Movie star and professional wrestler Dwayne "The Rock" Johnson released a long and thoughtful statement addressing the comments of Under Armour CEO Kevin Plank. Following a meeting of President Donald Trump's American Manufacturing Panel, Plank said of Trump, "To have such a pro-business president is something that is a real asset for the country. People can really grab that opportunity." Plank did not indicate by which body part people can grab opportunity, but we think we can figure that out.
"He wants to build things," Plank continued to gush as actual cartoon heats appeared to float playfully around his head. "He wants to make bold decisions and be really decisive. I'm a big fan of people that operate in the world of 'publish and iterate' versus 'think, think, think, think, think. So there's a lot that I respect there."
The CEO's praise for the controversial president have set off a wave of backlash, with sports teams and athletes speaking out about them. Even Under Armour itself released a statement the next day distancing itself from its own CEO's comments. "Kevin Plank was recently invited at the request of the President of the United States, to join the American Manufacturing Council as part of a distinguished group of business leaders," Under Armour's statement read, before throwing several other companies under the bus as fellow collaborators. "He joined CEOs from companies such as Dow Chemical, Dell, Ford, GE and Tesla, among others to begin an important dialogue around creating jobs in America." The company cited a record of working with previous administrations on American business interests, and indicated a desire to be involved in conversations about American jobs.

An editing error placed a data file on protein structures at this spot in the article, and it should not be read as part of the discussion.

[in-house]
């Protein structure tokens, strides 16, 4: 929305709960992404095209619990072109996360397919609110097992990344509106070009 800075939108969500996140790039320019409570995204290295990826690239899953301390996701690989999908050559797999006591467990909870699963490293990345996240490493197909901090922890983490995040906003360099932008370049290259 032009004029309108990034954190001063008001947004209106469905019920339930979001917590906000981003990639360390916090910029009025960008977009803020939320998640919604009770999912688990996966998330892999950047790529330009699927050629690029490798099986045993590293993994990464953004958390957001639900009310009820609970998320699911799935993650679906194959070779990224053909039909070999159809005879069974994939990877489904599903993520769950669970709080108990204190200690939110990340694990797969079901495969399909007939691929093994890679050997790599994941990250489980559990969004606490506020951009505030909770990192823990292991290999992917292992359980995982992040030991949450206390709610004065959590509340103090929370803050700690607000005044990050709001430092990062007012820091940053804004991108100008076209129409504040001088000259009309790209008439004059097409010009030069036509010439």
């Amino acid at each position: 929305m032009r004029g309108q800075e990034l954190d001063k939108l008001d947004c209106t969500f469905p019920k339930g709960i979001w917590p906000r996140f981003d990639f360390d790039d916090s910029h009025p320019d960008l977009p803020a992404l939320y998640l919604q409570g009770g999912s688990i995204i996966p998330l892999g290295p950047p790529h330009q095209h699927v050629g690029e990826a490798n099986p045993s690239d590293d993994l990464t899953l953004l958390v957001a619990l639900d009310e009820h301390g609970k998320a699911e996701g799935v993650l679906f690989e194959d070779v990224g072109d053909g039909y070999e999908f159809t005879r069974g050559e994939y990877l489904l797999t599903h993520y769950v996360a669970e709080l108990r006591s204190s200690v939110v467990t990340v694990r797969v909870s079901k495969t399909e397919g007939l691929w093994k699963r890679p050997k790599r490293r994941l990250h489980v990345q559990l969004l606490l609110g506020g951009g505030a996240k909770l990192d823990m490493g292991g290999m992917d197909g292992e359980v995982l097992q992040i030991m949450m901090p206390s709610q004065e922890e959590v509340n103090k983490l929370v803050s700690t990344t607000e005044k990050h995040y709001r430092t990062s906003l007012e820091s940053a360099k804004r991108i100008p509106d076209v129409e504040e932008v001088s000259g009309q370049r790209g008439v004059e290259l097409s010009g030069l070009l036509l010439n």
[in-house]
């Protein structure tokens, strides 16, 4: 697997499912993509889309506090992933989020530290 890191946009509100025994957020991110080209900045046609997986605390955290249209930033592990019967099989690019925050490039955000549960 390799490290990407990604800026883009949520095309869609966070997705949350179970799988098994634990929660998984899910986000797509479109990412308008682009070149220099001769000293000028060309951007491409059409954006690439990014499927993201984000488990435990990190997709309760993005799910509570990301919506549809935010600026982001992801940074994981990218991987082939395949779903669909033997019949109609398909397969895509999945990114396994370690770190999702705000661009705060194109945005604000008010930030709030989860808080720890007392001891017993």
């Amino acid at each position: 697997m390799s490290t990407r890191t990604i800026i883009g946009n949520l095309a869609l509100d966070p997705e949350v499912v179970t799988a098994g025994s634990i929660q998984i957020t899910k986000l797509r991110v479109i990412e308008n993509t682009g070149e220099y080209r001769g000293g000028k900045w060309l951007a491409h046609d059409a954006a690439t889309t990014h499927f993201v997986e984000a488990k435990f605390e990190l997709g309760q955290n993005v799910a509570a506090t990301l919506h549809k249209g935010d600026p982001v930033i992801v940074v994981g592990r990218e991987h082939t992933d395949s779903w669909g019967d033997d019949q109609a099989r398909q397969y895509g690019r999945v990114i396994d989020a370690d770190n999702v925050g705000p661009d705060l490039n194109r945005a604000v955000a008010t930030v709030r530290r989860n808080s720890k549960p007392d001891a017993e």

However, when it comes to the Trump administration's policies, Under Armour expressed wanted to clarify their position, particularly when it comes to Trump's immigration ban. "We engage in policy, not politics," the statement said. "We believe in advocating for fair trade, an inclusive immigration policy that welcomes the best and the brightest and those seeking opportunity in the great tradition of our country, and tax reform that drives hiring to help create new jobs globally, across America and in Baltimore." Under Armour also touted "teammates from different religions, races, nationalities, genders, and sexual orientations."
NBA star Steph Curry has spoken about Plank's comments, saying of his praise of trump as an asset, "I agree with that description, if you remove the 'et,'" and expressing concern that Under Armour not adopt Trump's "values." German soccer team FC St. Pauli, sponsored by Under Armour, agreed with Curry that Trump is an ass. But perhaps the biggest name to speak out about Plank's statement is movie star, pro wrestler, and People Magazine's sexiest man of the year, Dwayne "The Rock" Johnson. Johnson, who has been known to publicly speak about a desire to polish inanimate objects and insert them in opponent's anuses, and who has been known to speak at length in sexual metaphors about various forms of pastries, was so concerned by Plank's support of Trump that he released the following statement: